One could say that the search for an appropriate policy solution to Kenya’s short-term problems of high cost of living (inflation) and unemployment has become another “hunt for the Heffalump”, to borrow the expression famously used by Peter Kilby in his book Entrepreneurship and economic development to describe any whimsical and elusive pursuit of economic answers. Ditto the medium-term problems of current account deficit and high foreign debt.
He writes, tongue-in-cheek, that “the Heffalump is a large and rather important animal hunted by many individuals using various ingenious trapping devices, but no one so far has succeeded in capturing him. All who claim to have caught sight of him report that he is enormous, but they disagree on his particularities”.
As long as budgeted expenditure exceeds the tax revenue stream, Kenya, understandably, has nary choice but to finance her development agenda by taxes and debt, at least in the short and medium terms. This is of course a consequence of natural resource scarcity which necessitates dependence on the exportation of primary agricultural goods that, unfortunately, fetch very little in the highly competitive international market. (Hopefully, this clarity will make the increasingly impatient Kenyans to baulk less at the mention of taxes and borrowing!) What is contestable, however, is the extent to which this should be done, and the timing.
To their credit, Kenya’s policymakers – those metaphorical Heffalump hunters - have generally made the correct diagnoses of the country’s challenges. We however argue that their policy prescriptions have been erroneous and ill-timed sometimes. Ultimately, instead of resolving the short-term internal imbalances of unemployment and inflation, they have exacerbated the situation, seemed worse than the disease they are ostensibly curing and made the prospect of solving the medium-term external imbalances of current account deficit and high external debt bleak. Indeed, the Heffalump is still at large; he has escaped the government’s policy trap nets, and the hunt continues.
For many years, the failure of the government to address macroeconomic problems was likened to the performance of Shakespeare’s tragedy Hamlet with the Danish prince missing. Now, with turbo-charged economists of the mettle of David Ndii (Oxford University and UoN) and Prof Njuguna Ndung’u (University of Gothenburg and UoN) in Kenya Kwanza’s line-up, the legitimate question becomes why the audience is not getting value for their money despite the play debuting in a state-of-the-art theatre, so to say.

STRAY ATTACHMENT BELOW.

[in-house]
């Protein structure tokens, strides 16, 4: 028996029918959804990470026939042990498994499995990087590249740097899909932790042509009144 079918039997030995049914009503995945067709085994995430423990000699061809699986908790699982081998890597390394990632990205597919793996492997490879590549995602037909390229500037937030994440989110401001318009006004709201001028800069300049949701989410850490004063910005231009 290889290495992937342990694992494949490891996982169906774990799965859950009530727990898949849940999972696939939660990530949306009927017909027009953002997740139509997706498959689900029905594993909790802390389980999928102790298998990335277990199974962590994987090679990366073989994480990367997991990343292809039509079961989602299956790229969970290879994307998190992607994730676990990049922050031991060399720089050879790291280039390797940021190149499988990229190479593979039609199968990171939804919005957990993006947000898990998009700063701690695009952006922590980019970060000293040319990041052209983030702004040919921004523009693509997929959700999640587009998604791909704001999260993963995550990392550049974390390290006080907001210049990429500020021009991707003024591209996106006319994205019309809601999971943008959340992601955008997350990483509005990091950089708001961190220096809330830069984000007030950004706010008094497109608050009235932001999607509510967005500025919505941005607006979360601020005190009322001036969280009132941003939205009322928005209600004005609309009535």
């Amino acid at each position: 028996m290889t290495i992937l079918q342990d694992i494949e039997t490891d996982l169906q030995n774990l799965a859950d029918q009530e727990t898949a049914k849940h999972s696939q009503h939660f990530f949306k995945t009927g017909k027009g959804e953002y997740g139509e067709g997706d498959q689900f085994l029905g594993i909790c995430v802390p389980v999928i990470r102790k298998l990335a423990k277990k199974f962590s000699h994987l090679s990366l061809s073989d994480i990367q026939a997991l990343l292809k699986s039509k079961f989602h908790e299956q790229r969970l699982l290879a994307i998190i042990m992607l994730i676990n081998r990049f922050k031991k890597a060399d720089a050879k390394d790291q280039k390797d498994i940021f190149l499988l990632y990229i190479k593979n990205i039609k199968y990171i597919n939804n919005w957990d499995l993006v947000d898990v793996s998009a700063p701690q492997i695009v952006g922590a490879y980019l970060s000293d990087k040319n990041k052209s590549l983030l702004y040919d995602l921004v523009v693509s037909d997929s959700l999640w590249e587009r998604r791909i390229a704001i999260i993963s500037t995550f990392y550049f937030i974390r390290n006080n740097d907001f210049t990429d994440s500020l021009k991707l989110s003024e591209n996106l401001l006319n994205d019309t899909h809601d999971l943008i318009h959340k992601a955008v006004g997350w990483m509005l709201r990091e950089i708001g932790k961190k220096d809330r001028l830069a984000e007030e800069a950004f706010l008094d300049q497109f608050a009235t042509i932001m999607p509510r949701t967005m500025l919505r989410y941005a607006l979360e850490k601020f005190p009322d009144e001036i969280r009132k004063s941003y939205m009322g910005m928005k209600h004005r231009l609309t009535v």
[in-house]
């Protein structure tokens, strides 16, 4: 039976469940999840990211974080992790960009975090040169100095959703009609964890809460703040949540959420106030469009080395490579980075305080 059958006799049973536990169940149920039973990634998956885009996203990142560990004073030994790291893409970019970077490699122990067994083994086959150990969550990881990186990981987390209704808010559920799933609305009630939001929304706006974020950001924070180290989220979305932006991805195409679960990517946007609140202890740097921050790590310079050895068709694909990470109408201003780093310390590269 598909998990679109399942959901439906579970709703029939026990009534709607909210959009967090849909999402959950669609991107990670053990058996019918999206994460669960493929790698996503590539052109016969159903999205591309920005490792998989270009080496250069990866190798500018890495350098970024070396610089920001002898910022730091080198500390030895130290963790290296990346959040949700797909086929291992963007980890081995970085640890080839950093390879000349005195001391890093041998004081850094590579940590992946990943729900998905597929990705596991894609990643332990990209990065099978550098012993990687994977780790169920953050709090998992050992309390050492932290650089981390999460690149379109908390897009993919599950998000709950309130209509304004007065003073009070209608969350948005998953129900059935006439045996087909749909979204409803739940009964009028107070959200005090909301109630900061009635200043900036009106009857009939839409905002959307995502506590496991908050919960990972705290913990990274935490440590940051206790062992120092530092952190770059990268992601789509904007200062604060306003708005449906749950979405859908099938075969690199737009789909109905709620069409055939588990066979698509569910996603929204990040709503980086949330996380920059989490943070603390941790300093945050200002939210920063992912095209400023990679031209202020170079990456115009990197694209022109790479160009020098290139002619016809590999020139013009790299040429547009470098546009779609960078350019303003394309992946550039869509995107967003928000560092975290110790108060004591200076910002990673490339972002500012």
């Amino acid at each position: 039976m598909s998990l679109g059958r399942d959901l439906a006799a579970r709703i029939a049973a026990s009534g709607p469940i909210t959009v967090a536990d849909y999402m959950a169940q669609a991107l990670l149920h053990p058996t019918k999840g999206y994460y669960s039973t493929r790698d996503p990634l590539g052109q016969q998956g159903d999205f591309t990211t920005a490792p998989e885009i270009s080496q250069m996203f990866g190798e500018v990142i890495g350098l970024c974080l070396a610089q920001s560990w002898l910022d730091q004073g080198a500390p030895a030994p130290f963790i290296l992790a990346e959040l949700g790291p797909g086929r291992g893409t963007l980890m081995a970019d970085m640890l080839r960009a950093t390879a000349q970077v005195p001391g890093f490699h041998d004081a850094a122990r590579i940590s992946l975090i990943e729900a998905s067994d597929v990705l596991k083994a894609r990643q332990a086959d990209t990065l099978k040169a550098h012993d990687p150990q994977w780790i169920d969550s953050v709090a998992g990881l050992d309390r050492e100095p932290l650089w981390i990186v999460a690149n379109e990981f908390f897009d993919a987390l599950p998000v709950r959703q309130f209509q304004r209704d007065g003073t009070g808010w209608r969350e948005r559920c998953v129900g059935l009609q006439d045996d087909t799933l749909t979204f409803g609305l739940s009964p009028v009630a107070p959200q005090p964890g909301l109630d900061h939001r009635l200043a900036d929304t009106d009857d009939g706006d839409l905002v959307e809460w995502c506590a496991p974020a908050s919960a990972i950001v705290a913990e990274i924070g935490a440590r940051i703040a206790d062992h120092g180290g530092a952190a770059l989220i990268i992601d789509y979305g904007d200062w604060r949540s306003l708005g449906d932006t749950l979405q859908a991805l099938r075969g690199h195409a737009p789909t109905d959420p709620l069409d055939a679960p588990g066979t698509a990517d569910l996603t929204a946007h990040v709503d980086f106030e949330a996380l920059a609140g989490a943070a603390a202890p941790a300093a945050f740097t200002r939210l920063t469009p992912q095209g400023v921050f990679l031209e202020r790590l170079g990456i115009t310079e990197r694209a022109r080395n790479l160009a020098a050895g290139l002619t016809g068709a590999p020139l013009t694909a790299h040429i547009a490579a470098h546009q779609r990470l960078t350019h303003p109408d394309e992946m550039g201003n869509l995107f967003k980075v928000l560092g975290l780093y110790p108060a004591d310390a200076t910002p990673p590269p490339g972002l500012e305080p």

Indeed, one year down the line, Kenya’s population is even more precariously besieged by the four horsemen of the apocalypse: High cost of living, unemployment, current account deficit and high foreign debt.
Rather than blaming the policymakers, disciples of one John Greene love attributing the high cost of living to ‘acts of God’ - unpredictable weather patterns, Covid-19, the Russia-Ukraine war, the Israel-Palestine war, ad infinitum. They insist that most fiscal and monetary policies can only hit their targets over a longer horizon, and that policymakers need more time to adopt strategies to the current geopolitical dynamics.
Meanwhile, inhabitants of William Shakespeare’s world where happenstance is often exonerated have already passed a charlatan verdict against Kenyan policymakers. They argue that best economic policy practice would have required that when households and firms are threatened by liquidity squeezes (bankruptcy), income-based direct taxes such as pay-as-you-earn and taxation of business profits should be minimised. The reflexive route of hiking consumption-based taxes such as VAT should also be resisted or avoided altogether.
We choose to subscribe to neither John Greene’s thesis nor William Shakespeare’s antithesis. Instead, in this watershed moment for our country, we recommend the following realistic policy measures for consideration by the government.
Firstly, the tax burden on households and firms should be eased through debt financing in the short and medium terms. Debt servicing challenges should be addressed through rescheduling, buybacks, debt–equity swaps, debt exchanges, and exit bonds among other possible measures.
Secondly, foreign debt financing will obviously not be sustainable in the long run in light of the hefty depreciation of the shilling against major international currencies caused by weak macroeconomic fundamentals. Therefore, the government should actively seek to increase funding for technology and innovation-based research, push the production function to a higher frontier to raise real wages, create employment, generate real income and ease inflation pressure.
Third, structural transformation should be explored to enable the manufacturing sector to play a greater role in Kenya’s development. This is because the manufacturing sector has a higher ability to neuter unemployment than the agriculture sector. Moreover, the former creates value addition to agricultural exports thus correcting the country’s perennial current account deficit.
Fourth, the investment incentive structure should be configured to enhance soft credit terms and tax holidays for private investors in the manufacturing sector. Yet this must not be done to the exclusion of the agriculture sector, given its critical role in lowering the cost of living and guaranteeing food security.
Equally importantly, to ensure that government policies reflect citizens’ aspirations and curtail rampant misunderstanding of official actions, public participation is imperative in any policymaking process.
The writers are lecturers at Laikipia University.
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